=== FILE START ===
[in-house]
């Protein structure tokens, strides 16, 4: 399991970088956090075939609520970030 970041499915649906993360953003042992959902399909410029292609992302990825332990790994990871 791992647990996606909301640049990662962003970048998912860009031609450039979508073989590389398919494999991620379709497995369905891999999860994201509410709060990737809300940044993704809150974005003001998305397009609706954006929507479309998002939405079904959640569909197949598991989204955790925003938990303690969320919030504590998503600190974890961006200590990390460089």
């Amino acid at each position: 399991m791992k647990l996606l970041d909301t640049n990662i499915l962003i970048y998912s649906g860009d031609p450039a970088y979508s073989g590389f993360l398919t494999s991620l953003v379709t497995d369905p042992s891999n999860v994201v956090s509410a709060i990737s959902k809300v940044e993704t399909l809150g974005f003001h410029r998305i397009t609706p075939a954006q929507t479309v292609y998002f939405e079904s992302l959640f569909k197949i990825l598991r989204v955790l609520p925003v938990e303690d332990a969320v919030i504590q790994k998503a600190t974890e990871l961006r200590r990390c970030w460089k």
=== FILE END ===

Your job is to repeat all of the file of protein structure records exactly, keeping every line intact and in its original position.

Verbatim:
[in-house]
């Protein structure tokens, strides 16, 4: 399991970088956090075939609520970030 970041499915649906993360953003042992959902399909410029292609992302990825332990790994990871 791992647990996606909301640049990662962003970048998912860009031609450039979508073989590389398919494999991620379709497995369905891999999860994201509410709060990737809300940044993704809150974005003001998305397009609706954006929507479309998002939405079904959640569909197949598991989204955790925003938990303690969320919030504590998503600190974890961006200590990390460089």
């Amino acid at each position: 399991m791992k647990l996606l970041d909301t640049n990662i499915l962003i970048y998912s649906g860009d031609p450039a970088y979508s073989g590389f993360l398919t494999s991620l953003v379709t497995d369905p042992s891999n999860v994201v956090s509410a709060i990737s959902k809300v940044e993704t399909l809150g974005f003001h410029r998305i397009t609706p075939a954006q929507t479309v292609y998002f939405e079904s992302l959640f569909k197949i990825l598991r989204v955790l609520p925003v938990e303690d332990a969320v919030i504590q790994k998503a600190t974890e990871l961006r200590r990390c970030w460089k």